The Edit: five projects including Team’s bold and inclusive identity system for The Bronx Museum
Each and every day, we're lucky to discover dozens of interesting and inspiring projects from around the world. From global identities and campaigns to side projects and independently published books, The Edit is home to five of them; every two weeks.
Organised in 1971 by community leaders and activists, The Bronx Museum was founded on the belief that art is essential for the path to social justice. As one of the most ethnically and socioeconomically diverse neighbourhoods in the country, the museum presents a crossroads of its residents, artists and visitors. To mark 50 years, Brooklyn-based strategy and design studio Team have brought The Bronx Museum’s mission to the fore with a new identity, reimagining the museum as a dynamic institution for the 21st century, rooted in its central ethos: free art for all. The new visual language is led by a bold sans serif type, paying homage to the borough’s place in culture; from the origins of hip hop’s visual language in The Bronx to the signage of its historic community centres.
For Seville-based multidisciplinary photographer Óscar Romero, Madrid-based studio Temporada have created an authentically personal identity and website design. Blending both commercial and personal projects, the works on display are accompanied by an elegant and modern type choice – Typefaces of the Temporary State’s Panama. Rather than craft a bespoke logo, the studio reinforced Romero’s personality through the type-driven visual language and the visual weight of his photos. The resulting look is refined and impactful whilst not stealing the works’ limelight.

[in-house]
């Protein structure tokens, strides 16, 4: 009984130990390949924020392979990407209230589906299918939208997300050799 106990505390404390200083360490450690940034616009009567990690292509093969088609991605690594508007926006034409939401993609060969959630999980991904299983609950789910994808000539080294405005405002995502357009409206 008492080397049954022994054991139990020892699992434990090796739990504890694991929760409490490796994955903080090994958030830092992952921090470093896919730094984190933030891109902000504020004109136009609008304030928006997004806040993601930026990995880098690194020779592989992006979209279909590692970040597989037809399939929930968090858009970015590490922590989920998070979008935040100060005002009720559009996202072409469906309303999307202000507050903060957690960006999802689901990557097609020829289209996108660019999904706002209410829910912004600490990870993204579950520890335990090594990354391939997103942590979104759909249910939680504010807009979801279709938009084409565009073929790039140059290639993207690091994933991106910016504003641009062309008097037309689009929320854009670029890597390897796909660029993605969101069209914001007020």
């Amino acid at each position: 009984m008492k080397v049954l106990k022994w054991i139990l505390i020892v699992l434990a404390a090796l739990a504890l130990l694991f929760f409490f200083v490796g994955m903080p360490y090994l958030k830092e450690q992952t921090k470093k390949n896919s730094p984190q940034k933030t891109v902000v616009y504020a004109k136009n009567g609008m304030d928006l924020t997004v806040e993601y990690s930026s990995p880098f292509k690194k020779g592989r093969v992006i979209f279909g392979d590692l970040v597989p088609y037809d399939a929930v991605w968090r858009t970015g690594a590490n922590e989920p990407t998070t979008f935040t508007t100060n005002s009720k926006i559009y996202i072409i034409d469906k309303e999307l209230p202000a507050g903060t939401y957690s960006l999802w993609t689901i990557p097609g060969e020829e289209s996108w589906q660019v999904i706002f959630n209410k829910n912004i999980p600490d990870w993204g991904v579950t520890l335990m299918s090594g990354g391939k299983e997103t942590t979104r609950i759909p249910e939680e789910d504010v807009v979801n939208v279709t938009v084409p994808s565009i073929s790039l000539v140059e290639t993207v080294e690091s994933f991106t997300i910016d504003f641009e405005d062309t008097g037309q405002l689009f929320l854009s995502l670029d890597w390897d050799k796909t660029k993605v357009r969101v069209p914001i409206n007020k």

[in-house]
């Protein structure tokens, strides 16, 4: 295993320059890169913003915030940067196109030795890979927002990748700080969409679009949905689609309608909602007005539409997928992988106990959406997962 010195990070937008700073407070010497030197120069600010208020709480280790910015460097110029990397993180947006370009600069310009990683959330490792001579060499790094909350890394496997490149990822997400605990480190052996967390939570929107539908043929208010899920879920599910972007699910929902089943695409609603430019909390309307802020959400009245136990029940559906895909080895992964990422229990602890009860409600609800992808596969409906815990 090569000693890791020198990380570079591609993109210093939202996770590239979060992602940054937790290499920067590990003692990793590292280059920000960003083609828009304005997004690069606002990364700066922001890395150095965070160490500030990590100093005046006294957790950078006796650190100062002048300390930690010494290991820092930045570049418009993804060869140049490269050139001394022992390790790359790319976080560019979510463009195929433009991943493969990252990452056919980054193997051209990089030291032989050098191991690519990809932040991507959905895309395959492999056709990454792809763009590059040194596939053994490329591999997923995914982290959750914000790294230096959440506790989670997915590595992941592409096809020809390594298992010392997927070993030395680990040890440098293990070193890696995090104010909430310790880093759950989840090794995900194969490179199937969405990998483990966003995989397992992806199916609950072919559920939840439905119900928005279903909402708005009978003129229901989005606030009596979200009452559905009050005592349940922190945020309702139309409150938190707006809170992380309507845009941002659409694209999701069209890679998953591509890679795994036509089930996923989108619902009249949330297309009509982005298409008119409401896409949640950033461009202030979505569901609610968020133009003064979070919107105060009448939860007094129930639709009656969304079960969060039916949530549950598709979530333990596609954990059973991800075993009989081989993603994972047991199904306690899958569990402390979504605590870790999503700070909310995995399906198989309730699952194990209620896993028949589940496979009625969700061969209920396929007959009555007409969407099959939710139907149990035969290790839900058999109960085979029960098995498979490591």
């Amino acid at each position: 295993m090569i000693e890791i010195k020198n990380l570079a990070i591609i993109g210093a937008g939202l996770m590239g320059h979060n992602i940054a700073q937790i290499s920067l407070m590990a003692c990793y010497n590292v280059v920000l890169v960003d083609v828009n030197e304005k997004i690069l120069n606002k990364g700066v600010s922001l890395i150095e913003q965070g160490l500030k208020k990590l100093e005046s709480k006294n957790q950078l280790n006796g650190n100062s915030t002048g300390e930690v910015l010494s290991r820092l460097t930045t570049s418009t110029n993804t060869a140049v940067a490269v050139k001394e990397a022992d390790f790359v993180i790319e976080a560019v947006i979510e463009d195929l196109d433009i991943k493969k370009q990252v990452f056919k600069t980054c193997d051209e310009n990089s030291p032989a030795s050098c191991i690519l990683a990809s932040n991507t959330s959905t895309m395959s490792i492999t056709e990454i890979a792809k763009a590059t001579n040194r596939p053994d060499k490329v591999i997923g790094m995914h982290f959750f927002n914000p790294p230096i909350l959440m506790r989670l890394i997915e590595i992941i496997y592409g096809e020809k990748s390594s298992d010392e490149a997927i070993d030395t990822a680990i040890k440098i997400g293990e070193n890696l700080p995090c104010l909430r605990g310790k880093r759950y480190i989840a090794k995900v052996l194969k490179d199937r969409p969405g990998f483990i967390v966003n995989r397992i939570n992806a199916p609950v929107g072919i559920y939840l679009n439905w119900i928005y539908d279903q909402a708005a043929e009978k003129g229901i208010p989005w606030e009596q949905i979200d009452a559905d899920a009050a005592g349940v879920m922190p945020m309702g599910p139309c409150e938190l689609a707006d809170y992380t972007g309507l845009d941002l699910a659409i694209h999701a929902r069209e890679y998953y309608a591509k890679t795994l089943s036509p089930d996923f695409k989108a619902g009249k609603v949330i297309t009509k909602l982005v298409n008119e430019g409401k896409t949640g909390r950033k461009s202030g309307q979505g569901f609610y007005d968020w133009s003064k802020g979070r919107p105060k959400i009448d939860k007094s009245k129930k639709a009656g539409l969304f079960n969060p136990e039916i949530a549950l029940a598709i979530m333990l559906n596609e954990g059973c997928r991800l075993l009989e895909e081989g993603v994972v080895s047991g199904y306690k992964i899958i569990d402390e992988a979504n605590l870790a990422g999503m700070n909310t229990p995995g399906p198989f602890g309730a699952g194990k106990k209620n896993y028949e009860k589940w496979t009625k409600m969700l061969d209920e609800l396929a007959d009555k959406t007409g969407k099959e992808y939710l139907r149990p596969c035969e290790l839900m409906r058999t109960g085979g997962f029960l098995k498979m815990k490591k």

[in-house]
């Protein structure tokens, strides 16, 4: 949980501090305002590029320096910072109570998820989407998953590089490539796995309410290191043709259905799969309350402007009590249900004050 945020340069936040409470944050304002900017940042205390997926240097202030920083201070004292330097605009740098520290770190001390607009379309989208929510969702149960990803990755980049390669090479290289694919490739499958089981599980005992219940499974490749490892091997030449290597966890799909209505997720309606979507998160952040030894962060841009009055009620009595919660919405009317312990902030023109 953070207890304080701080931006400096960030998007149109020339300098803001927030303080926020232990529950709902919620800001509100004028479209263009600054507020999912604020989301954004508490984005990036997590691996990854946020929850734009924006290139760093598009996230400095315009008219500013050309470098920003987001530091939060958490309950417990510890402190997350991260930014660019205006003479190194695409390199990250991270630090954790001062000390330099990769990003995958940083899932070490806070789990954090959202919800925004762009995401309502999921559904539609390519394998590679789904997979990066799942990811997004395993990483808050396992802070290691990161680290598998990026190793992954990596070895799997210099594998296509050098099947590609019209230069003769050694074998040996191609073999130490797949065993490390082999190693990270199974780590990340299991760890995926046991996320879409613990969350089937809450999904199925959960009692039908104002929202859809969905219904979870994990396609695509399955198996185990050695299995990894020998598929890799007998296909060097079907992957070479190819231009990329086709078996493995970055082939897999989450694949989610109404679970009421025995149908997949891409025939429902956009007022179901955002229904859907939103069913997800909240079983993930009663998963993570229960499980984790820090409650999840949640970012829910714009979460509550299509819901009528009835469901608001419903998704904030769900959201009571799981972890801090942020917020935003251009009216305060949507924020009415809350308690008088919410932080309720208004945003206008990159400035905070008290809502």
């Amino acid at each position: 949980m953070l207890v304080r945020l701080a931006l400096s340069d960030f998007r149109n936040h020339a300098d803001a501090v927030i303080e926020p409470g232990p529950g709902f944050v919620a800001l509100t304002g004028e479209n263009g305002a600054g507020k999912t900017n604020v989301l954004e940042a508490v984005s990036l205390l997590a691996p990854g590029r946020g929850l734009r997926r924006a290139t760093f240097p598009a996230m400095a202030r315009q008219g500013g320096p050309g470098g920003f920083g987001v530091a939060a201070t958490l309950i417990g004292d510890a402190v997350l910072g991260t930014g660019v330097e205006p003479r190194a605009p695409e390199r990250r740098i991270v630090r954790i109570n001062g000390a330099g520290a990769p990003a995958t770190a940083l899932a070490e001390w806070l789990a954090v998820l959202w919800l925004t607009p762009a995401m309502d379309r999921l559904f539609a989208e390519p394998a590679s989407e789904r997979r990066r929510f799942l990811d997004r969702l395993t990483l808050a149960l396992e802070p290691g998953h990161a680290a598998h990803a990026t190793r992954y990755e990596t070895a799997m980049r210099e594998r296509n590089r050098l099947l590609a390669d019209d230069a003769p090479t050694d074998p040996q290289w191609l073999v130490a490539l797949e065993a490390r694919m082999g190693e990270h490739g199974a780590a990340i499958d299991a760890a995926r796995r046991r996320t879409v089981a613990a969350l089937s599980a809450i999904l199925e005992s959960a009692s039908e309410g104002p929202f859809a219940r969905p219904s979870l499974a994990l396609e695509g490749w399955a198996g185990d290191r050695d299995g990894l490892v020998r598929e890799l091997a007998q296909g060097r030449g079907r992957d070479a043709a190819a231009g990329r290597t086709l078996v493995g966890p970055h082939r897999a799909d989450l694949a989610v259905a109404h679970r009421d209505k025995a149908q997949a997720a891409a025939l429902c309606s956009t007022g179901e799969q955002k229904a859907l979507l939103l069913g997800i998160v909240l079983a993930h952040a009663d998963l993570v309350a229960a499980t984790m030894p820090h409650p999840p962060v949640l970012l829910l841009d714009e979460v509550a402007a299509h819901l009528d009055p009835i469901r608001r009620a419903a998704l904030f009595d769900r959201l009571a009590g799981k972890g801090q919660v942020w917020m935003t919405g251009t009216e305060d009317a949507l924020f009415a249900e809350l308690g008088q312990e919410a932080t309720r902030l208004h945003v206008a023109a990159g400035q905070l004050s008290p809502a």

Fragrance company Snif partnered with influencer Stephanie Suganami Shepherd for their fourth collaboration. The fragrance – an earthy, peppery and sophisticated blend – is communicated through every element of the product’s concept and design. With a sleek black bottle and 100% compostable packaging, Swedish brand agency Grand Public created a sustainably-focused design that was far from boring. Inspired by the production processes of the packaging, making the insert a visible part of the design, all graphics and logos are embossed or debossed into the packaging and no printing is used.
Family-owned and family-operated print shop D&K approached San Francisco-based studio The Office of Ordinary Things to create a piece that would showcase the scope, quality and ambition of their craft whilst educating customers about sustainable printing. Sharing their sustainable ethos, the team conceptualised a bright and inviting book that focuses on the core tenets of the process; paper and ink, all while showcasing D&K’s in-house production capabilities. Aptly titled ‘Origins,’ to encapsulate the promo’s goals of transparency and insight, the printed piece champions everything we love about interactive printed matter, with playful zip strips that ask readers to participate and engage through sliding, tearing, flipping, ripping and unpacking. Furthermore, the promo vibrantly showcases both classic eco materials as well as innovative, unconventional design solutions.
Spruce is Thailand’s first designer furniture subscription service by leading luxury retailer Chanintr. As a more environmentally-friendly solution to the overworn furniture that ends up in landfill, Spruce offers a simple model to rent designer furniture on a monthly basis. The accompanying identity – created by Jeremy Matthews and Brett Wickens – perfectly embodies the elegant forms of the furniture itself. For one, the Spruce wordmark is inspired by the organic curves found in nature and modern Scandinavian furniture, such as Hans Wegner’s Wishbone Chair and Alvar Aalto’s bent plywood process. From there, the Spruce monogram is derived from the ‘r,’ ‘u’ connection, rotated 90º and flipped horizontally to form a letter ‘S.’ Rounded out with a palette of warm neutrals – and equally pleasing accompanying typefaces – the overall look is wonderfully Scandi.
Jeremy Matthews and Brett Wickens